The Director-General of the Ghana Health Service, Dr Patrick Kuma-Aboagye, has stated that the country has a good health system that is able to detect and contain the spread of viral and communicable diseases and infections.
Additionally, he said the country had a disease response system that operated at all levels from the community to the topmost echelon of the healthcare system.
In an interview with journalists, Dr Kuma-Aboagye explained that at the community level, there were volunteers that reported to the health service any unusual disease, symptoms and deaths.
He said health personnel across the country had been trained on how to handle viral diseases and what to do when they were faced with such infections.
"The country's main approach is to identify, detect and contain at source so that the infections do not spread anywhere, and all our systems, hospitals, volunteers, surveillance system and labs have been responding appropriately to that.
“So, somehow, our system is sensitive and can pick and minimise the burden and we've trained volunteers in the region using very basic alerts to prompt us on anything," he said in an interview that bordered on the country’s preparedness to deal with some of the emerging pandemics aside from COVID-19.
Apart from the efforts in containing communicable and viral infections, Dr Kuma-Aboagye said the country was gaining support from international organisations and development partners to ensure the safety of the country’s public health system.
Dr Kuma-Aboagye added that the country had three confirmed cases of the Marburg disease with one death recorded.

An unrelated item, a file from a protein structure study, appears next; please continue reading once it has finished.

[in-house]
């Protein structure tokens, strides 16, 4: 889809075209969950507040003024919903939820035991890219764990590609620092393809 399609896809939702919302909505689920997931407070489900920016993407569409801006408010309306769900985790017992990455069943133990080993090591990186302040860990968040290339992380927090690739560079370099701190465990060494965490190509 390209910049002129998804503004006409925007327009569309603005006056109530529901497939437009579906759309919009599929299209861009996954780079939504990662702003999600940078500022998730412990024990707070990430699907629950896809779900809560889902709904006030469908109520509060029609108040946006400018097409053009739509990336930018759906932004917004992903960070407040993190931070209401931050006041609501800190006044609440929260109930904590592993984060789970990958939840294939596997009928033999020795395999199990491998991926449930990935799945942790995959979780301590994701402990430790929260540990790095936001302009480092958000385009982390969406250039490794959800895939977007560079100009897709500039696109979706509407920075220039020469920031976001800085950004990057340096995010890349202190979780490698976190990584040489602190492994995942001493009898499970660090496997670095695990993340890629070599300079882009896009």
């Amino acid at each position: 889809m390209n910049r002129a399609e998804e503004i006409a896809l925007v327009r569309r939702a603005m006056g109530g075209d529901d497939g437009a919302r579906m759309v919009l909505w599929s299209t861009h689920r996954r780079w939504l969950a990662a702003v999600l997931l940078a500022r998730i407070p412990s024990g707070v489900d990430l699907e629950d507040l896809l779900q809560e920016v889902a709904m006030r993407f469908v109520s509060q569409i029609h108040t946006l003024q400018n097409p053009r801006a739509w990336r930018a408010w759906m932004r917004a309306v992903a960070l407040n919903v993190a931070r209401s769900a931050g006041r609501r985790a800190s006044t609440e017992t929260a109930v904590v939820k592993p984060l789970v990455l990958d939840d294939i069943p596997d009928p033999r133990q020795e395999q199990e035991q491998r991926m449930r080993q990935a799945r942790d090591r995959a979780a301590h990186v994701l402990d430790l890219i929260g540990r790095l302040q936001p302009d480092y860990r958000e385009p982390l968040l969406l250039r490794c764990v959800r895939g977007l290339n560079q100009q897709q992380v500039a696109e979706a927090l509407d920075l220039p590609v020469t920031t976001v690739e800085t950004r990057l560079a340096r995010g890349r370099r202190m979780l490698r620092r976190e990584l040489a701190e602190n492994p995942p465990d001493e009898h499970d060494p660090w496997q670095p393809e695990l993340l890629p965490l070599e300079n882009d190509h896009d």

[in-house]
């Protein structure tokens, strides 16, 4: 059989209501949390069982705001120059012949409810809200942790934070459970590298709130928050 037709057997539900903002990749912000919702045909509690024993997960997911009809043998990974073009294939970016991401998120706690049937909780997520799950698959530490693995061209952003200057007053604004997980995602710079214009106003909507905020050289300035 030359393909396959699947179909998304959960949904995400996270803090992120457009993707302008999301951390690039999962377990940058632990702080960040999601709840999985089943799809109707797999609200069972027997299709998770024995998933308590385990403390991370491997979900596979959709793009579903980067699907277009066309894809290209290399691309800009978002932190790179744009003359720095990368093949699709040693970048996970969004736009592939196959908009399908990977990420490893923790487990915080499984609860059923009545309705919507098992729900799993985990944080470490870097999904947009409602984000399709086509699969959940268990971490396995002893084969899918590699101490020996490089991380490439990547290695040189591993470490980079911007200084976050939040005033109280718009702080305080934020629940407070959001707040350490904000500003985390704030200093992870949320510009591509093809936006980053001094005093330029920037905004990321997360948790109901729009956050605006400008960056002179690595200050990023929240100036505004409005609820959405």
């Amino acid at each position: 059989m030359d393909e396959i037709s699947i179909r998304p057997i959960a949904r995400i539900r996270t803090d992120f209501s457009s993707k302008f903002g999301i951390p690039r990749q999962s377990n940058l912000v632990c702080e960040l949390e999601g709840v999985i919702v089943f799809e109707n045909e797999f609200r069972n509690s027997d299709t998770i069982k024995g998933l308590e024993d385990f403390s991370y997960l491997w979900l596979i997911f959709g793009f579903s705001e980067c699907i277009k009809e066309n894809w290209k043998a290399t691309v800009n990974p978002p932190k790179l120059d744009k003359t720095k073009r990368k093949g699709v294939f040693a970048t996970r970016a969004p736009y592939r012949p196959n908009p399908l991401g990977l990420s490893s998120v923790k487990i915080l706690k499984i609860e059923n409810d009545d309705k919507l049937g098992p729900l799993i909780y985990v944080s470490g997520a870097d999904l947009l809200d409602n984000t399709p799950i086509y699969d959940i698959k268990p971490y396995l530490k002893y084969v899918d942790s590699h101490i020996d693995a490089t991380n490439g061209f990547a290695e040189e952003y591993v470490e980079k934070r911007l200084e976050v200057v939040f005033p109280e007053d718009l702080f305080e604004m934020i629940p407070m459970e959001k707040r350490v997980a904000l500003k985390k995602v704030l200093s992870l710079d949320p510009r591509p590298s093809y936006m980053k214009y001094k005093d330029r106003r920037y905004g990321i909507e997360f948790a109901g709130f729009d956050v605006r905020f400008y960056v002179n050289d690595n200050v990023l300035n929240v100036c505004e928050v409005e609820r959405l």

He revealed that there was no treatment for the disease and there was also no vaccine so the best the doctors could do was to treat the symptoms but was quick to add that some groups do recover from the disease.
Patients who get infected with the disease will have to be isolated.
The D-G also revealed that the country had so far diagnosed 39 cases of monkey pox.
He revealed that one person who had the disease had died but they could not confirm if it was monkey pox that killed him, adding that they needed to verify the real cause of the death before drawing any conclusions.
"We won't say that monkey pox was the cause of death till we are done with all our investigations including autopsy to see what the possible cause of death was,” he said.
On the issue of COVID-19, Dr Kuma-Aboagye said the country had made significant progress in vaccinating about 19 million people.
He, however, stated that the uptake of the vaccine had slowed down but was hopeful that it would pick up when the campaign to vaccinate started.